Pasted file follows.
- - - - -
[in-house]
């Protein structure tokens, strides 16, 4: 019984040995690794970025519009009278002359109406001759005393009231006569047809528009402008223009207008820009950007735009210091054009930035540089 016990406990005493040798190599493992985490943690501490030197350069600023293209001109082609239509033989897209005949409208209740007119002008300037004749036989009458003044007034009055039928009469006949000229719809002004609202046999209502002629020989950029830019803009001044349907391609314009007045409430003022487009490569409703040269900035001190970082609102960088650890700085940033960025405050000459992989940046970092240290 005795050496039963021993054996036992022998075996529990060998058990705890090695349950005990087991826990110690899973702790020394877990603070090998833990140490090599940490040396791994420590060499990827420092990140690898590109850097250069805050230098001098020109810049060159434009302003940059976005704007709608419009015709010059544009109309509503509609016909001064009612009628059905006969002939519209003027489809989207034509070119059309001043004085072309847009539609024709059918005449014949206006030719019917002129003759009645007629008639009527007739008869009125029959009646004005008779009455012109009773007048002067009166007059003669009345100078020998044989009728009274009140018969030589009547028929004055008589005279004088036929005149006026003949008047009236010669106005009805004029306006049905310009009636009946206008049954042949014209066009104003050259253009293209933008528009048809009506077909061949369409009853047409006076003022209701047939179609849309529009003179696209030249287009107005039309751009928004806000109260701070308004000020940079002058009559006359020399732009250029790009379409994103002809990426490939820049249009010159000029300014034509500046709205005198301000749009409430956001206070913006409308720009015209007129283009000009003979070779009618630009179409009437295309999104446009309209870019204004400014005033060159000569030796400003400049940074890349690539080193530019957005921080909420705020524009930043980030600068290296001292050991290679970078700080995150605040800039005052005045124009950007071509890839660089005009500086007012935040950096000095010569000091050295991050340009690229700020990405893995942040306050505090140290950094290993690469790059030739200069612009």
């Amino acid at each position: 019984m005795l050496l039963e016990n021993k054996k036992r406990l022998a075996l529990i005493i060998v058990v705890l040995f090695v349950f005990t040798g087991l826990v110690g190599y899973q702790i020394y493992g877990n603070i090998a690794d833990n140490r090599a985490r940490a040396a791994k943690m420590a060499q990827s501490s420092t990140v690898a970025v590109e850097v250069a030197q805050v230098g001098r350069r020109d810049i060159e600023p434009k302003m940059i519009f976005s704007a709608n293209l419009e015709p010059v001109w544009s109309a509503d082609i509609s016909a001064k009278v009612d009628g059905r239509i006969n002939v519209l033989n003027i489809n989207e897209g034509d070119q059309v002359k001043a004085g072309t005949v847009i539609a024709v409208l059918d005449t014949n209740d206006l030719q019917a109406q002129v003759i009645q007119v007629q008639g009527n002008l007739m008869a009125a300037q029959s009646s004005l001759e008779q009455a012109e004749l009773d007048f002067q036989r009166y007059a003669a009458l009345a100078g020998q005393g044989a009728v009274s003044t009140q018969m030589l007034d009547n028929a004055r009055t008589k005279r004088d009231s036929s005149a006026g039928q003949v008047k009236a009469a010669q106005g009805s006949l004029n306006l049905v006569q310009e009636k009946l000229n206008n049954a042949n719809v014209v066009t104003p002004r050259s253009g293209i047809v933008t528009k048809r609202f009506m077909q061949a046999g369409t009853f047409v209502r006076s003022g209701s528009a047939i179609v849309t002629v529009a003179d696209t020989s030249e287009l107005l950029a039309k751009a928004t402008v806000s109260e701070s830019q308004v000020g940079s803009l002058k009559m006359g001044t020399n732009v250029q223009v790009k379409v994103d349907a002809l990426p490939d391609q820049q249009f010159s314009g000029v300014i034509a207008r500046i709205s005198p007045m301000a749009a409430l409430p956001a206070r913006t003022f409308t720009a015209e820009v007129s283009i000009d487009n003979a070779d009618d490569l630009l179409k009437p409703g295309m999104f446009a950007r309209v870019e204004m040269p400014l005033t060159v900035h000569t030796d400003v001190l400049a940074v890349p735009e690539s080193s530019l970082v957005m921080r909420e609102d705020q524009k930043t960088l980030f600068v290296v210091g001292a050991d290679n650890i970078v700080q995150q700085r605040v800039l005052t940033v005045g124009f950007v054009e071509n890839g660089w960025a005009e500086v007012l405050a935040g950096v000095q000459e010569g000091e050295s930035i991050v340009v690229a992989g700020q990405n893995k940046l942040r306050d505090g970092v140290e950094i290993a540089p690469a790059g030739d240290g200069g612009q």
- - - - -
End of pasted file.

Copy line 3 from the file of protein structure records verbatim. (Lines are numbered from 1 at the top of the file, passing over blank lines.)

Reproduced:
């Amino acid at each position: 019984m005795l050496l039963e016990n021993k054996k036992r406990l022998a075996l529990i005493i060998v058990v705890l040995f090695v349950f005990t040798g087991l826990v110690g190599y899973q702790i020394y493992g877990n603070i090998a690794d833990n140490r090599a985490r940490a040396a791994k943690m420590a060499q990827s501490s420092t990140v690898a970025v590109e850097v250069a030197q805050v230098g001098r350069r020109d810049i060159e600023p434009k302003m940059i519009f976005s704007a709608n293209l419009e015709p010059v001109w544009s109309a509503d082609i509609s016909a001064k009278v009612d009628g059905r239509i006969n002939v519209l033989n003027i489809n989207e897209g034509d070119q059309v002359k001043a004085g072309t005949v847009i539609a024709v409208l059918d005449t014949n209740d206006l030719q019917a109406q002129v003759i009645q007119v007629q008639g009527n002008l007739m008869a009125a300037q029959s009646s004005l001759e008779q009455a012109e004749l009773d007048f002067q036989r009166y007059a003669a009458l009345a100078g020998q005393g044989a009728v009274s003044t009140q018969m030589l007034d009547n028929a004055r009055t008589k005279r004088d009231s036929s005149a006026g039928q003949v008047k009236a009469a010669q106005g009805s006949l004029n306006l049905v006569q310009e009636k009946l000229n206008n049954a042949n719809v014209v066009t104003p002004r050259s253009g293209i047809v933008t528009k048809r609202f009506m077909q061949a046999g369409t009853f047409v209502r006076s003022g209701s528009a047939i179609v849309t002629v529009a003179d696209t020989s030249e287009l107005l950029a039309k751009a928004t402008v806000s109260e701070s830019q308004v000020g940079s803009l002058k009559m006359g001044t020399n732009v250029q223009v790009k379409v994103d349907a002809l990426p490939d391609q820049q249009f010159s314009g000029v300014i034509a207008r500046i709205s005198p007045m301000a749009a409430l409430p956001a206070r913006t003022f409308t720009a015209e820009v007129s283009i000009d487009n003979a070779d009618d490569l630009l179409k009437p409703g295309m999104f446009a950007r309209v870019e204004m040269p400014l005033t060159v900035h000569t030796d400003v001190l400049a940074v890349p735009e690539s080193s530019l970082v957005m921080r909420e609102d705020q524009k930043t960088l980030f600068v290296v210091g001292a050991d290679n650890i970078v700080q995150q700085r605040v800039l005052t940033v005045g124009f950007v054009e071509n890839g660089w960025a005009e500086v007012l405050a935040g950096v000095q000459e010569g000091e050295s930035i991050v340009v690229a992989g700020q990405n893995k940046l942040r306050d505090g970092v140290e950094i290993a540089p690469a790059g030739d240290g200069g612009q």